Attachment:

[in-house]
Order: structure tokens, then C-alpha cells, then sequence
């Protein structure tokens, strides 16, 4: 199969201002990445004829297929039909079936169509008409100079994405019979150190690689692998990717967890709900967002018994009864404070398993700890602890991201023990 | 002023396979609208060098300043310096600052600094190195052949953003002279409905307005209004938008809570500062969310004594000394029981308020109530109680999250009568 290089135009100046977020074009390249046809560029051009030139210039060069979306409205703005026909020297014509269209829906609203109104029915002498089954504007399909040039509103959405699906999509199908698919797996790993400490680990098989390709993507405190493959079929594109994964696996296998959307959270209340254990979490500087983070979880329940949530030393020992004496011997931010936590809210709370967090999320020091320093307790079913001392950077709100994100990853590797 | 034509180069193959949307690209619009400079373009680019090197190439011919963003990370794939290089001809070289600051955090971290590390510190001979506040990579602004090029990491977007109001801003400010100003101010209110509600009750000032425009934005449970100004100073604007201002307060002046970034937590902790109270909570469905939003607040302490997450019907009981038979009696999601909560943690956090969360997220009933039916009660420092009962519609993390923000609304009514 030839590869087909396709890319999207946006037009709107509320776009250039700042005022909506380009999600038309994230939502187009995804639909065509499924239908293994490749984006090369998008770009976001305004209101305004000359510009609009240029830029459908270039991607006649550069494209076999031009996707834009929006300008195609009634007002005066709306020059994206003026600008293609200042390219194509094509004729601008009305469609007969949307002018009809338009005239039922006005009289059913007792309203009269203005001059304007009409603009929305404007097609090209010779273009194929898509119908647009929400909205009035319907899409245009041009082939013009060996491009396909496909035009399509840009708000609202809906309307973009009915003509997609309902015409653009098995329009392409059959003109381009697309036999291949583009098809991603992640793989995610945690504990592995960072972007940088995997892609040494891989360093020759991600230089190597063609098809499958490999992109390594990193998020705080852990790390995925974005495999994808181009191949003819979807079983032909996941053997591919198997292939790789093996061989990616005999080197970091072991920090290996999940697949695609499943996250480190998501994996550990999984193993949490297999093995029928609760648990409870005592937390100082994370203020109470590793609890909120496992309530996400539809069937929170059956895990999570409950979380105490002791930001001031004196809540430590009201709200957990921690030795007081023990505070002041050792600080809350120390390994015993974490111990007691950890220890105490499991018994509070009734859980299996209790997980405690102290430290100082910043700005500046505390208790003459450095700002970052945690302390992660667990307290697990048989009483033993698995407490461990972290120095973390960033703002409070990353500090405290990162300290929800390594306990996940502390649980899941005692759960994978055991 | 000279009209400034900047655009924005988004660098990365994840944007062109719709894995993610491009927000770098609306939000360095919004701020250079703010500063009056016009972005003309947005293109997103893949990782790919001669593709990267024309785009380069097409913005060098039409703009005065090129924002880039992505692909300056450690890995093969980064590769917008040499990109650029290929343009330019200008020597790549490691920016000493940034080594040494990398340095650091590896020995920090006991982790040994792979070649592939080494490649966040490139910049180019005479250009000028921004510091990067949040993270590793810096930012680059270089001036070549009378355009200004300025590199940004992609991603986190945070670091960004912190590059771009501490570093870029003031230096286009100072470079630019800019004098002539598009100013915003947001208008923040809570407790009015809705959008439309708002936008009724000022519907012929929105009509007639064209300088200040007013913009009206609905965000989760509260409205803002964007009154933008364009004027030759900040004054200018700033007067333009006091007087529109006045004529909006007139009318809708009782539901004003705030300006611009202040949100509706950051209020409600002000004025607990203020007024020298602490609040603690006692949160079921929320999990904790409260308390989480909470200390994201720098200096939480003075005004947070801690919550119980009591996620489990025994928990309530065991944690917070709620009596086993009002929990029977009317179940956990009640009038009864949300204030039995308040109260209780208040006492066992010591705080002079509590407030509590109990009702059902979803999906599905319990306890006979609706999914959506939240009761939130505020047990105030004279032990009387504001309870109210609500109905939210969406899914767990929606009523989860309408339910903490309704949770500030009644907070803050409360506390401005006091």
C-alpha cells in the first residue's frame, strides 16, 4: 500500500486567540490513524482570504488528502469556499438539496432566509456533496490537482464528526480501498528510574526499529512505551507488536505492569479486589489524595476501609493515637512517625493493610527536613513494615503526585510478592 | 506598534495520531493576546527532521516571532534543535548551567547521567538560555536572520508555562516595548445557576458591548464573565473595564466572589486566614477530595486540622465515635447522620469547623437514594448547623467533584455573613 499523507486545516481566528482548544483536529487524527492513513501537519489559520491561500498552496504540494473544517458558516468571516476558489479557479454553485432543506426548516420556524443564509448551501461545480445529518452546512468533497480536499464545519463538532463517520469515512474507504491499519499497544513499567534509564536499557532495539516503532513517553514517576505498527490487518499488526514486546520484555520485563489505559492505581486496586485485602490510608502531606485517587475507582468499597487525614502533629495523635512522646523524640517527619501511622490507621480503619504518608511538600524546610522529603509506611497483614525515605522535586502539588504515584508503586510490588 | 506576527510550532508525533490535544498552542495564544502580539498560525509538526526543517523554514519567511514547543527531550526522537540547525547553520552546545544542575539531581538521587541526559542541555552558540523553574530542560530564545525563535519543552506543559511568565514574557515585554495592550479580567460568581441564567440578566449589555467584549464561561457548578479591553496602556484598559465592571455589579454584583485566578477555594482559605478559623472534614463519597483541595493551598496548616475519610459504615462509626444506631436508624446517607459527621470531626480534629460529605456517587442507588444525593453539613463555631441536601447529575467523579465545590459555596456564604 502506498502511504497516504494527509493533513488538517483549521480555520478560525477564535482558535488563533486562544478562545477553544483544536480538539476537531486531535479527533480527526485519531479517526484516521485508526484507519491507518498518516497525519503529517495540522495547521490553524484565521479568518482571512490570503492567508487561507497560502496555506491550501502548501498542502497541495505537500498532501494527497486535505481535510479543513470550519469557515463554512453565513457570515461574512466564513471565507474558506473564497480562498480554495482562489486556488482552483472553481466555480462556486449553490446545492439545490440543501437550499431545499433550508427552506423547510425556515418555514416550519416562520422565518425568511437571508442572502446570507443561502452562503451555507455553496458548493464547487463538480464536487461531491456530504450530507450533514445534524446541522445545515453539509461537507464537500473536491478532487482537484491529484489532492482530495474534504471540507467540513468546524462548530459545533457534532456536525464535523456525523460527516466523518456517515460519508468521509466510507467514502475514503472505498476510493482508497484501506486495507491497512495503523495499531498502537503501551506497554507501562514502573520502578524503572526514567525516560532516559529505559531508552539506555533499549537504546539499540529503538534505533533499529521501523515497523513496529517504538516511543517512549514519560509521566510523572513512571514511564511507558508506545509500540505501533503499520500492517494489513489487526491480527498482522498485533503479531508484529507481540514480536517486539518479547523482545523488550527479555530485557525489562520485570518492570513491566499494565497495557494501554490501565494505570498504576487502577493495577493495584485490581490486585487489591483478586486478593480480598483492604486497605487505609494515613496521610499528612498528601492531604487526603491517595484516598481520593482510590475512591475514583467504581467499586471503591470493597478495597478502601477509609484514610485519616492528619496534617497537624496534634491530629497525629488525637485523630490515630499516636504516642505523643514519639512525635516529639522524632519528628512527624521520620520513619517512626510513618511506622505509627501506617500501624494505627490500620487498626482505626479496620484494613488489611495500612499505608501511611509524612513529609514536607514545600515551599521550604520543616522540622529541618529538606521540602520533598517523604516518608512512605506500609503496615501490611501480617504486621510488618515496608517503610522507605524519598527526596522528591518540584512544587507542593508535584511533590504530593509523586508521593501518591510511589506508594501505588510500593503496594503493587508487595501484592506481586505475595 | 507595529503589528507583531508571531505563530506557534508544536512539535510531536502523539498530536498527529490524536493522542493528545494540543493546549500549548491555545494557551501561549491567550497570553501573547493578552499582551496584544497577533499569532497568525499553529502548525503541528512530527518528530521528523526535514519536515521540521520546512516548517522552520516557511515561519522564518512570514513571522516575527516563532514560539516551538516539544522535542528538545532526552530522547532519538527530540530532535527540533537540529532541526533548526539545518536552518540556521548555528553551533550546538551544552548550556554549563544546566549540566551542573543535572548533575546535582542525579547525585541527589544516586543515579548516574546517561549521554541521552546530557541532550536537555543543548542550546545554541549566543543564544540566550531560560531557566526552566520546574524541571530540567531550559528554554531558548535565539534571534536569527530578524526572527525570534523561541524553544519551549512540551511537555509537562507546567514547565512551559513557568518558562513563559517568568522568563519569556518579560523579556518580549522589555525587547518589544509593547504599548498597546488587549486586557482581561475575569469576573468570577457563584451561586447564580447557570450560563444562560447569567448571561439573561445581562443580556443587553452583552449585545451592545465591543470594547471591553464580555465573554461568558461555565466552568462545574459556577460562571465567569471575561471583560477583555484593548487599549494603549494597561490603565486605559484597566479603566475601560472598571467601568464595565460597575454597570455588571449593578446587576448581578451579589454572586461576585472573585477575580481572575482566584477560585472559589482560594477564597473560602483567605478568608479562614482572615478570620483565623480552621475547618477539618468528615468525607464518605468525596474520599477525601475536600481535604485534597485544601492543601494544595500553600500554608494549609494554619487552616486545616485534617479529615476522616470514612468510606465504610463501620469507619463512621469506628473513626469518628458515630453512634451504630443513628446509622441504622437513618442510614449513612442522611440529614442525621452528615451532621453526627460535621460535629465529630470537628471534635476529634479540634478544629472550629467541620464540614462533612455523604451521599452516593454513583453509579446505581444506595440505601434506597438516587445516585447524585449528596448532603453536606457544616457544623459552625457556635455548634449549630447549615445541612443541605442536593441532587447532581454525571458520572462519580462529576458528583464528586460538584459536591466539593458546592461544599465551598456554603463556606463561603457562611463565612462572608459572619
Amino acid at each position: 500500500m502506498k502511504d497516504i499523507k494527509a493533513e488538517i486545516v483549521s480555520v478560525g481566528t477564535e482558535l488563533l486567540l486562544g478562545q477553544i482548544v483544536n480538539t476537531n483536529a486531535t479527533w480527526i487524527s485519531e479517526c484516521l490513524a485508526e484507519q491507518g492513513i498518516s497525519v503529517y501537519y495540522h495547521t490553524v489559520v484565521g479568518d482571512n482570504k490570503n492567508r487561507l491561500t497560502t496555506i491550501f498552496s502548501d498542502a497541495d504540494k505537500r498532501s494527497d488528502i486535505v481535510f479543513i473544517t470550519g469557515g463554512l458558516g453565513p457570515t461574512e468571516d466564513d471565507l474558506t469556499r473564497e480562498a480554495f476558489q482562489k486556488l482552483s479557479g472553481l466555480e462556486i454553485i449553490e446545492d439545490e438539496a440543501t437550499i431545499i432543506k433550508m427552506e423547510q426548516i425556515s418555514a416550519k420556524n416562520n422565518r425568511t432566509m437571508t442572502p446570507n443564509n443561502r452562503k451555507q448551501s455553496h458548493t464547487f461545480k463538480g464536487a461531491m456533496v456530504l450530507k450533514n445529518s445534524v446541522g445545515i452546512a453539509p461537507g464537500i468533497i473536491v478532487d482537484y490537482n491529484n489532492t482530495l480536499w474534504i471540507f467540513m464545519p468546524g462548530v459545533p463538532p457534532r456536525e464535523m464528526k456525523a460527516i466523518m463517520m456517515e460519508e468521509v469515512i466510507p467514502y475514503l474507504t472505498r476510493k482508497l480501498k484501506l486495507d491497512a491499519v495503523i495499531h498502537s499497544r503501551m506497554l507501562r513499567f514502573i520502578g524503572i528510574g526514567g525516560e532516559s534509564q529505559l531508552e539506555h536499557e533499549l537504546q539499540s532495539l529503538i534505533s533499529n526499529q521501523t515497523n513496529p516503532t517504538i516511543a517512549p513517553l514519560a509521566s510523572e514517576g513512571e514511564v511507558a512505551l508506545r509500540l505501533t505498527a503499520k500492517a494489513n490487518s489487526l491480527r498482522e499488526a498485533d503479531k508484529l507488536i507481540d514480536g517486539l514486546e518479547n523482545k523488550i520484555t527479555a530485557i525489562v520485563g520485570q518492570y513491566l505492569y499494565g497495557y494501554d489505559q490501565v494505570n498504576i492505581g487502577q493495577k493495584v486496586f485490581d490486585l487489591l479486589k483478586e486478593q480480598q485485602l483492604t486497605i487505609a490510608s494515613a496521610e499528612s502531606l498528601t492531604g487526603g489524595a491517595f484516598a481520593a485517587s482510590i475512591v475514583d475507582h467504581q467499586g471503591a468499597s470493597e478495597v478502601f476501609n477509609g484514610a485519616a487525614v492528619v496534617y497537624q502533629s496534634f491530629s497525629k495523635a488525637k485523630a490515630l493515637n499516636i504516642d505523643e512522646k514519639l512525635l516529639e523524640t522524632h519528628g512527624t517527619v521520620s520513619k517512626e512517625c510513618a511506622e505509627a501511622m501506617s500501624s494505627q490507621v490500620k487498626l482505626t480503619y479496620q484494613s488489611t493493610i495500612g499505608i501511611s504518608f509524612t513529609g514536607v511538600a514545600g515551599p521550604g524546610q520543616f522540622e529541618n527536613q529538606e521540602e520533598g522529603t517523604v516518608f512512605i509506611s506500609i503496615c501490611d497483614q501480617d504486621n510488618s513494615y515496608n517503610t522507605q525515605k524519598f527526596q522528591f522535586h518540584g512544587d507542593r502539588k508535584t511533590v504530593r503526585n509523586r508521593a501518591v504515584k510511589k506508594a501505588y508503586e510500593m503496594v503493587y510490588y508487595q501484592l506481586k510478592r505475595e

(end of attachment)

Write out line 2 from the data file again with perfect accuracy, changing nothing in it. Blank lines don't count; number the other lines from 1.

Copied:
Order: structure tokens, then C-alpha cells, then sequence